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We were given multiple opportunities to host a class and with each turn my confidence speaking in ‘the ring’ grew along with my presentation skills. We began on the first day by teaching for just five minutes individually to our given groups. This was then increased each day till the final day  of the course when we were put into groups of three and challenged to teach a class for the full hour between us. Whilst one would be the trainer, the other two would act as assistants. The entire lesson had to be planned from scratch with smooth transitions between trainers and clearly portraying everything we had learnt over the past few days. I’m telling you, fighting against that strong Scottish wind so that your class of nine can hear is a challenge in itself.

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I’m ecstatic that I was able to handle such a variety of dogs. From older Westies and young Spaniel pups to big, bounding Huskies and Vinoramas, I really was in my element. Every dog taught me something new, whether it be to try a different approach to achieve the desired behaviour or increase the difficulty of the exercise, I had to adapt to the dog that was in front of me – which is exactly how it should be.  Each dog was completely unique in their manner and learning ability and their characteristics never failed to amuse me.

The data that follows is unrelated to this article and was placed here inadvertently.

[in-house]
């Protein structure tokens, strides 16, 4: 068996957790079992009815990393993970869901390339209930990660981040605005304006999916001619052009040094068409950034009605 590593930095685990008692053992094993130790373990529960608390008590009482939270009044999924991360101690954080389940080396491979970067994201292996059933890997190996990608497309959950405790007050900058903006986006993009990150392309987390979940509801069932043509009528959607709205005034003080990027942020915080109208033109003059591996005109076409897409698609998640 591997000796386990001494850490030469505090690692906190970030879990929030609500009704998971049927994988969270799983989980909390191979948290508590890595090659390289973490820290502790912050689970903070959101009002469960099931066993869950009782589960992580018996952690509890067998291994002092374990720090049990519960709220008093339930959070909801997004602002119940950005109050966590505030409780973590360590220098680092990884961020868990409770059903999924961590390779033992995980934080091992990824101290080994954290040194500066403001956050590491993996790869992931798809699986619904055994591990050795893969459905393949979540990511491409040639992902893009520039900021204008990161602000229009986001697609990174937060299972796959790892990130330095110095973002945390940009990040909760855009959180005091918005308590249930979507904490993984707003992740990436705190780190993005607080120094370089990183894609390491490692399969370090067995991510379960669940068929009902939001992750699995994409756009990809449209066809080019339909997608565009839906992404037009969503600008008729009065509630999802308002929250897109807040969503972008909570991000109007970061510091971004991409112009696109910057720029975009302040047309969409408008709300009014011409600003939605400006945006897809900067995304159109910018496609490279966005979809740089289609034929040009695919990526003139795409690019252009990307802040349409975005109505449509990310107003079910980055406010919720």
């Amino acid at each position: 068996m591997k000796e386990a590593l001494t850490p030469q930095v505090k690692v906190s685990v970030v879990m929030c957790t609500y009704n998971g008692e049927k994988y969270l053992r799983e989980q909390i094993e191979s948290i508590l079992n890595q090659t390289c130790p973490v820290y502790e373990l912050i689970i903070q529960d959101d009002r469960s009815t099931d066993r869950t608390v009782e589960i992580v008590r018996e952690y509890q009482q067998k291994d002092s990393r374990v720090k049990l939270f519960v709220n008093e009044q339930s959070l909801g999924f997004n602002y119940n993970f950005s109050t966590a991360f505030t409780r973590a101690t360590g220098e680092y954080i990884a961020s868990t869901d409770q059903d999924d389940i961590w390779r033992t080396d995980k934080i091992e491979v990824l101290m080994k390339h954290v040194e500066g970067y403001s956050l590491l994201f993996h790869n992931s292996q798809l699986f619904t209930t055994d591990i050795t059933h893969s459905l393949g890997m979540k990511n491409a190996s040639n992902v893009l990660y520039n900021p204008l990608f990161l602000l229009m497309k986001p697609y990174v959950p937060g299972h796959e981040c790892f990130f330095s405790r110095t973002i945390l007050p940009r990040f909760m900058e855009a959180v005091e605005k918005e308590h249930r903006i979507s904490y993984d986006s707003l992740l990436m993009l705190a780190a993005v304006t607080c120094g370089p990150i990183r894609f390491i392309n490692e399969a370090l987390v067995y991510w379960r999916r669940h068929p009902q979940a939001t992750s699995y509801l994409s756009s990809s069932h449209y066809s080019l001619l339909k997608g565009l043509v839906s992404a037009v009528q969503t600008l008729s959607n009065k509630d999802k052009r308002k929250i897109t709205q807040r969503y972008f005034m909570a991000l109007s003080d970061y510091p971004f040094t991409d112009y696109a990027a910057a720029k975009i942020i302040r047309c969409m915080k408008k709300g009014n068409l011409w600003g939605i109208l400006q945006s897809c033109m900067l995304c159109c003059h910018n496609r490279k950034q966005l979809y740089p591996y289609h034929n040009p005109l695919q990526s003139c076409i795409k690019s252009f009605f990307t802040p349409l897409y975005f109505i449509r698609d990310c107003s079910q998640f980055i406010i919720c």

I managed to collect a few photos to make up a little gallery below of a few of the furry fellas that were on the other end of my leash during the training courses.

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I just have to mention the support from each and every person attending both IMDT courses. Everyone was so approachable and friendly that it  made the entire experience even more enjoyable. I made a ton of new friends who I know I will keep contact with for years to come. There’s a wealth of different experiences and training methods that I can pick and pluck at that will help make me a better trainer. I feel we all gained a network of passionate people that can motivate, inspire and help one another other within our chosen industry. Thanks IMDT, I will be sure to attend more of your courses and seminars!